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By Joana Bourlon

What are the words for pizza, vodka and vip in Latin ?

Here are some suggestions to match with each word : amplíssimus vir; placenta compressa; válida pótio Slávica. For now, try to guess (you’ll find the answers at the end of this article). 

One of my Christmass gifts this year was a book on language named “Parler comme jamais”. In it, two French linguists – Laélia Véron and Maria Candea – discuss a plethora of language related subjects by taking into account multiple points of views and confronting what we know and what we think we know of language. 

One segment of this book is on the subject of dead languages and one of the questions it tries to answer is “How dead is Latin ?”. Most of the information you’ll find in this article is taken from Chapter 6 of the book “Parler comme jamais” (which, if you are a French speaker I cannot recommend enough; if not – hopefully one day it will be translated into other languages). 

By asking you what are the words for pizza, vodka and vip, am I implying that such words exist in Latin ? The word for pizza is documented as early as the end of the 10th century, vodka is considered to be invented in the 15th century (although there is ongoing debate and some say it originated in the 8th or 9th century), and we only started saying VIP i.e. very important person, in the 20th century. Yet, Latin has been considered a dead language since as early as the 7th century. 

So, is Latin dead or alive ?

As researcher Pierre-Alain Caltot points out in an interview for the podcast “Parler comme jamais” (parts of which are also published in the eponymous book) : “it’s complicated”. Latin is both dead and alive. It’s dead in the sense that there are no native speakers, i.e. there are no longer people born and raised in a Latin-speaking environment. But, at the same time, Latin is still used on a daily basis : it’s the official language of the Vatican State, and it’s also used as a liturgical language by the Catholic Church. That means Latin is used even today in an oral and written form.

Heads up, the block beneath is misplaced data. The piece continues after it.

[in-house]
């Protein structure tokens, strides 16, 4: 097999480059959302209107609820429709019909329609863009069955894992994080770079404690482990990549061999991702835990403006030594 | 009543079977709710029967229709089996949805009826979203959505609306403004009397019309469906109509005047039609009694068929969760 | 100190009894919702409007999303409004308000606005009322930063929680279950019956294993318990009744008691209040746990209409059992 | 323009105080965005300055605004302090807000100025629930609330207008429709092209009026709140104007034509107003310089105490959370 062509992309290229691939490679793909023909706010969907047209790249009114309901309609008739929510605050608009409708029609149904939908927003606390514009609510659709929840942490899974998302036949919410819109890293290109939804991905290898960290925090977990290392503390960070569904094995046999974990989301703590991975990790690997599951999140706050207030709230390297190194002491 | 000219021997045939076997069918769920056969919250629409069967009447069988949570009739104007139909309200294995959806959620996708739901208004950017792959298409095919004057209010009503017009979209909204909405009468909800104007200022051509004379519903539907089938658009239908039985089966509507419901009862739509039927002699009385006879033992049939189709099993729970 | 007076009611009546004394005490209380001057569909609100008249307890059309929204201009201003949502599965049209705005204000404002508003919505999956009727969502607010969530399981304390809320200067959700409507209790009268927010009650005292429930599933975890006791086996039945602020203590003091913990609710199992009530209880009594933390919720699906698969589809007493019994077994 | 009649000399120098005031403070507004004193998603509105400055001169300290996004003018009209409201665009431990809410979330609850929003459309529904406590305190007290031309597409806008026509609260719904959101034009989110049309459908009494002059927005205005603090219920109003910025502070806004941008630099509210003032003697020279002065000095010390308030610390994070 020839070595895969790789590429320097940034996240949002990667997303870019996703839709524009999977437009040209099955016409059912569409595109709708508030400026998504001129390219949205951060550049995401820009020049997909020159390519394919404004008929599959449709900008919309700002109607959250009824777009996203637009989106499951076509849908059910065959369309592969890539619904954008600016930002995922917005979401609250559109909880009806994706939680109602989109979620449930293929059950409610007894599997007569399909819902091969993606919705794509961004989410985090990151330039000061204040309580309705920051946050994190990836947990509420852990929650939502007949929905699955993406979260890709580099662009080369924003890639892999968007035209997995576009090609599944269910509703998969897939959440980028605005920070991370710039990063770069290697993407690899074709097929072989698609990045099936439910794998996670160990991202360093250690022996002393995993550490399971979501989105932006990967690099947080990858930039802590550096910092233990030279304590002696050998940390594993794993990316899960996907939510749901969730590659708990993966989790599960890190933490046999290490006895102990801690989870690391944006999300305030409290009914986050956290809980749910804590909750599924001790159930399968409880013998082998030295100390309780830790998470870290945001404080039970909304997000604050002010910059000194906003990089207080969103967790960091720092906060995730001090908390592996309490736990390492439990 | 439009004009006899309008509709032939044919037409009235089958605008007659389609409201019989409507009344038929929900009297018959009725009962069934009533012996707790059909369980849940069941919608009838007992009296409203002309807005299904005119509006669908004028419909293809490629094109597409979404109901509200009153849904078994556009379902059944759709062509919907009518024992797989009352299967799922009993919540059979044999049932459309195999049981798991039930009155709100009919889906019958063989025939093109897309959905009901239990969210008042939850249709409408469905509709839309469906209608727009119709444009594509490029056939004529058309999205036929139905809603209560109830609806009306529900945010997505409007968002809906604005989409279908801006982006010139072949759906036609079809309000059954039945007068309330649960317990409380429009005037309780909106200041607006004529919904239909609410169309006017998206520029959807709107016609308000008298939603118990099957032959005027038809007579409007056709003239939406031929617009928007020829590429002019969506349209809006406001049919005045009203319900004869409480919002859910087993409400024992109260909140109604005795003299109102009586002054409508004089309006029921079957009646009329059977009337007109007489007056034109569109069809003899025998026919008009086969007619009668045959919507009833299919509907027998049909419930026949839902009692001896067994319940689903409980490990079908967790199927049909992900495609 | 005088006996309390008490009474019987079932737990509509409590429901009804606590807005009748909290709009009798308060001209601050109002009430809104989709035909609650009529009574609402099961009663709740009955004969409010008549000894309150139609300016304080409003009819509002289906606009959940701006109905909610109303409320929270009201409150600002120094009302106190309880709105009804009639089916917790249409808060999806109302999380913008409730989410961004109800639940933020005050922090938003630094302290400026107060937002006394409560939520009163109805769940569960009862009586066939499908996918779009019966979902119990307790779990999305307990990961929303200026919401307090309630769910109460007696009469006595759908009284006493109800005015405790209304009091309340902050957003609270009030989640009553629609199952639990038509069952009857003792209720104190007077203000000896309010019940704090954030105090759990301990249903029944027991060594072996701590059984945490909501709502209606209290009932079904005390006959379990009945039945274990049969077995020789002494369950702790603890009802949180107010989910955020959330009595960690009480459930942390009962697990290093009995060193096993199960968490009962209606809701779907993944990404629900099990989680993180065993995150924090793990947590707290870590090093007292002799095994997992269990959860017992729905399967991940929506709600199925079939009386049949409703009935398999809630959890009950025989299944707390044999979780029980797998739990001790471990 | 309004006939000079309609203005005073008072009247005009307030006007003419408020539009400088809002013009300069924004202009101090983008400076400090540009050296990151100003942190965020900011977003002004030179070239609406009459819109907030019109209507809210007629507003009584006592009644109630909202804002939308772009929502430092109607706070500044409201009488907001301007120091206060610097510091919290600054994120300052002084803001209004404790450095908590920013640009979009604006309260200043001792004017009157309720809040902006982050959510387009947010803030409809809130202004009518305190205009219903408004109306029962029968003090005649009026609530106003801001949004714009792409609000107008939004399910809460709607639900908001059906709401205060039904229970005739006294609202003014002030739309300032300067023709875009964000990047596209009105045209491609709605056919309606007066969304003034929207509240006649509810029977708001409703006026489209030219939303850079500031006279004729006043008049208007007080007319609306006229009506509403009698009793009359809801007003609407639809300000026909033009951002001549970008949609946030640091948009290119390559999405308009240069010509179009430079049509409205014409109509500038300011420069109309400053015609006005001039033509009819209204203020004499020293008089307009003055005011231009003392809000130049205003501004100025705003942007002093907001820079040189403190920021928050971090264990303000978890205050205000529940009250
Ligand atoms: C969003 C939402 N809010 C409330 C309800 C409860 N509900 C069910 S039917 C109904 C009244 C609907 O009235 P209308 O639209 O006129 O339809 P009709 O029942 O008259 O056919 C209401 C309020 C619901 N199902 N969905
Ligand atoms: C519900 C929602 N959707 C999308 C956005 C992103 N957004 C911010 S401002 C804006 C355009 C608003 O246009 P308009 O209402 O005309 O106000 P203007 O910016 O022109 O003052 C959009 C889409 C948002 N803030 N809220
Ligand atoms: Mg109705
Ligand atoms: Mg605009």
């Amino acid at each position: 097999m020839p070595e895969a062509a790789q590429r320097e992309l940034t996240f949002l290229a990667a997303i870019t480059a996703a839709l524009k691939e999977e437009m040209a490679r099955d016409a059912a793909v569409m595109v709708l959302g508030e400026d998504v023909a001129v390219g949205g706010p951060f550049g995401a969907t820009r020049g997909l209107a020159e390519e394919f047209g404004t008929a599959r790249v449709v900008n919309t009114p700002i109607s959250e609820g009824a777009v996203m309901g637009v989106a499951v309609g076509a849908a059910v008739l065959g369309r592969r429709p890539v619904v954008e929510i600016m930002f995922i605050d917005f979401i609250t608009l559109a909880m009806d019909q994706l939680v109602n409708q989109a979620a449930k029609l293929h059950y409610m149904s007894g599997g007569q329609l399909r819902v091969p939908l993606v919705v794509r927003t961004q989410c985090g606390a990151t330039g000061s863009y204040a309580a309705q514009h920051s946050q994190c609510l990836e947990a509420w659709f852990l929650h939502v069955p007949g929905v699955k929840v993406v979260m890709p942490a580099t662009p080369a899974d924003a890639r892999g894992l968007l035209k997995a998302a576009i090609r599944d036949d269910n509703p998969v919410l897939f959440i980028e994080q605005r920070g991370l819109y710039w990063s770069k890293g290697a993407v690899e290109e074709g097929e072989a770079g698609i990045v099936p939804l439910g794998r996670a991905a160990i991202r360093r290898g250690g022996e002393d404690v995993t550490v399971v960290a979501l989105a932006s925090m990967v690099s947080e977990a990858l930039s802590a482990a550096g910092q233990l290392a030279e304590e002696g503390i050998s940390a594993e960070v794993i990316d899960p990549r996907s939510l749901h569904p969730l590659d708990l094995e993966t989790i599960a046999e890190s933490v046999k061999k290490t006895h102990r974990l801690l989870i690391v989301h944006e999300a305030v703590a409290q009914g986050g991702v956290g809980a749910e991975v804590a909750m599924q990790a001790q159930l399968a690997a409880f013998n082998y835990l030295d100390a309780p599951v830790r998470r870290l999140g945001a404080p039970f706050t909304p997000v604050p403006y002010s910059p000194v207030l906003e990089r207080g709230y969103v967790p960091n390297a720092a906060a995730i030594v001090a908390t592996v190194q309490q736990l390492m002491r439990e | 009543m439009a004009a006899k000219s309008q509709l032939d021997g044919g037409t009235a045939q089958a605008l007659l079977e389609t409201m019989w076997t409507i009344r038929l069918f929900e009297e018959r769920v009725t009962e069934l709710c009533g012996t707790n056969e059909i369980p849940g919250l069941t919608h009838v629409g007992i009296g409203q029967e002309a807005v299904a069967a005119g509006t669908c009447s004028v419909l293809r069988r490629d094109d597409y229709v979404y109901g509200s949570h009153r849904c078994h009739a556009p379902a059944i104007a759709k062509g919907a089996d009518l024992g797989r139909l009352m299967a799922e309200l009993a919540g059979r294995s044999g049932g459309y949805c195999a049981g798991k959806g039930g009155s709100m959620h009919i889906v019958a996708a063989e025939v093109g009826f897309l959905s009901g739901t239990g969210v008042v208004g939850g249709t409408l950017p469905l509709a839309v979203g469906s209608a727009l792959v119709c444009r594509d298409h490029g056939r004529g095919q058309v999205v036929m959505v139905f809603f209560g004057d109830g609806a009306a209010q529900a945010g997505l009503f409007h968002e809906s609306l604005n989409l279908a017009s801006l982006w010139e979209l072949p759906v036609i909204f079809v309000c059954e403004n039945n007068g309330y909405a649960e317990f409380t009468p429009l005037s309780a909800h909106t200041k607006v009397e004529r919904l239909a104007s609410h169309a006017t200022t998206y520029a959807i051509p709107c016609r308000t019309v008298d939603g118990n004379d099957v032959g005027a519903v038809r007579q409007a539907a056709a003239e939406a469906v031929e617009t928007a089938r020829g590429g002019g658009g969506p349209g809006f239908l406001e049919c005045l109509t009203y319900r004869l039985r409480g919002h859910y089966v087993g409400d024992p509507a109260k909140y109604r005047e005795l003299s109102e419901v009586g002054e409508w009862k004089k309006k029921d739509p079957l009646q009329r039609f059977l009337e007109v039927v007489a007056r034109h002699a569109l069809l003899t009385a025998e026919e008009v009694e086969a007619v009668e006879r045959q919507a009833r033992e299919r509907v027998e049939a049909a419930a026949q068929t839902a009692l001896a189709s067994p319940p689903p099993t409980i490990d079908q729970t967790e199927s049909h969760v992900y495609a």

Plus, there are remnants of Latin words in its direct descendants and beyond, e.g. i.e. “exempli gratia”, etc. The abbreviation e.g. translates to “for example”, i.e. is short for “in other words” ( “id est”), and etc. – et cetera, literally translates to “and others” or “and the rest”. There are many Latin words we use or hear regularly : agenda, per se, impromptu…  And, on top of it all, Latin left some grammatical ghosts in its daughter languages – for more on that, check out Dany Bates article on the Latin neuter in issue #39.

Answers for pizza, vodka and vip in Latin:

Pizza : placenta compressa (literally “compressed cake”)

Vodka : válida pótio Slávica (“a strong Slavic drink”)

VIP : amplíssimus vir (“the greatest/largest man”)

Source : Lexicon Recentis Latinitatis published on the site of the Vatican

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